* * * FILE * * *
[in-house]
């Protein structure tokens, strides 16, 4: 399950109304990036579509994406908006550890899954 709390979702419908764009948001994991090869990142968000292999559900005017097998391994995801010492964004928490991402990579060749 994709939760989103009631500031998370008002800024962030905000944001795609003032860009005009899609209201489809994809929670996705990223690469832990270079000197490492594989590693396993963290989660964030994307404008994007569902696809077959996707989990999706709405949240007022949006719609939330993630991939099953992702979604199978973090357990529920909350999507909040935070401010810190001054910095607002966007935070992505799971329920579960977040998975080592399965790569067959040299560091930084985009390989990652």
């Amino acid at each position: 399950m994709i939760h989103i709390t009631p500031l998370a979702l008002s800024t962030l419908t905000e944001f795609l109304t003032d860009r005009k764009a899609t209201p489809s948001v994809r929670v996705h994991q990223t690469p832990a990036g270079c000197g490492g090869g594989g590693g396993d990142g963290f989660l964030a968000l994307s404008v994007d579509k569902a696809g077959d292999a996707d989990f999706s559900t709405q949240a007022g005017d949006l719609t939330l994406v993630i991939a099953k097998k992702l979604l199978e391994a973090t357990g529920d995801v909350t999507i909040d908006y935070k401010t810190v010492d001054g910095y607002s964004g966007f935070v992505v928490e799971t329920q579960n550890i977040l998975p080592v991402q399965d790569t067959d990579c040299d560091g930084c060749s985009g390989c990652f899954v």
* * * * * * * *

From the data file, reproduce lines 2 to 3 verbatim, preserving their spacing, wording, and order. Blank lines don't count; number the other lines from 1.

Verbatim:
């Protein structure tokens, strides 16, 4: 399950109304990036579509994406908006550890899954 709390979702419908764009948001994991090869990142968000292999559900005017097998391994995801010492964004928490991402990579060749 994709939760989103009631500031998370008002800024962030905000944001795609003032860009005009899609209201489809994809929670996705990223690469832990270079000197490492594989590693396993963290989660964030994307404008994007569902696809077959996707989990999706709405949240007022949006719609939330993630991939099953992702979604199978973090357990529920909350999507909040935070401010810190001054910095607002966007935070992505799971329920579960977040998975080592399965790569067959040299560091930084985009390989990652």
């Amino acid at each position: 399950m994709i939760h989103i709390t009631p500031l998370a979702l008002s800024t962030l419908t905000e944001f795609l109304t003032d860009r005009k764009a899609t209201p489809s948001v994809r929670v996705h994991q990223t690469p832990a990036g270079c000197g490492g090869g594989g590693g396993d990142g963290f989660l964030a968000l994307s404008v994007d579509k569902a696809g077959d292999a996707d989990f999706s559900t709405q949240a007022g005017d949006l719609t939330l994406v993630i991939a099953k097998k992702l979604l199978e391994a973090t357990g529920d995801v909350t999507i909040d908006y935070k401010t810190v010492d001054g910095y607002s964004g966007f935070v992505v928490e799971t329920q579960n550890i977040l998975p080592v991402q399965d790569t067959d990579c040299d560091g930084c060749s985009g390989c990652f899954v």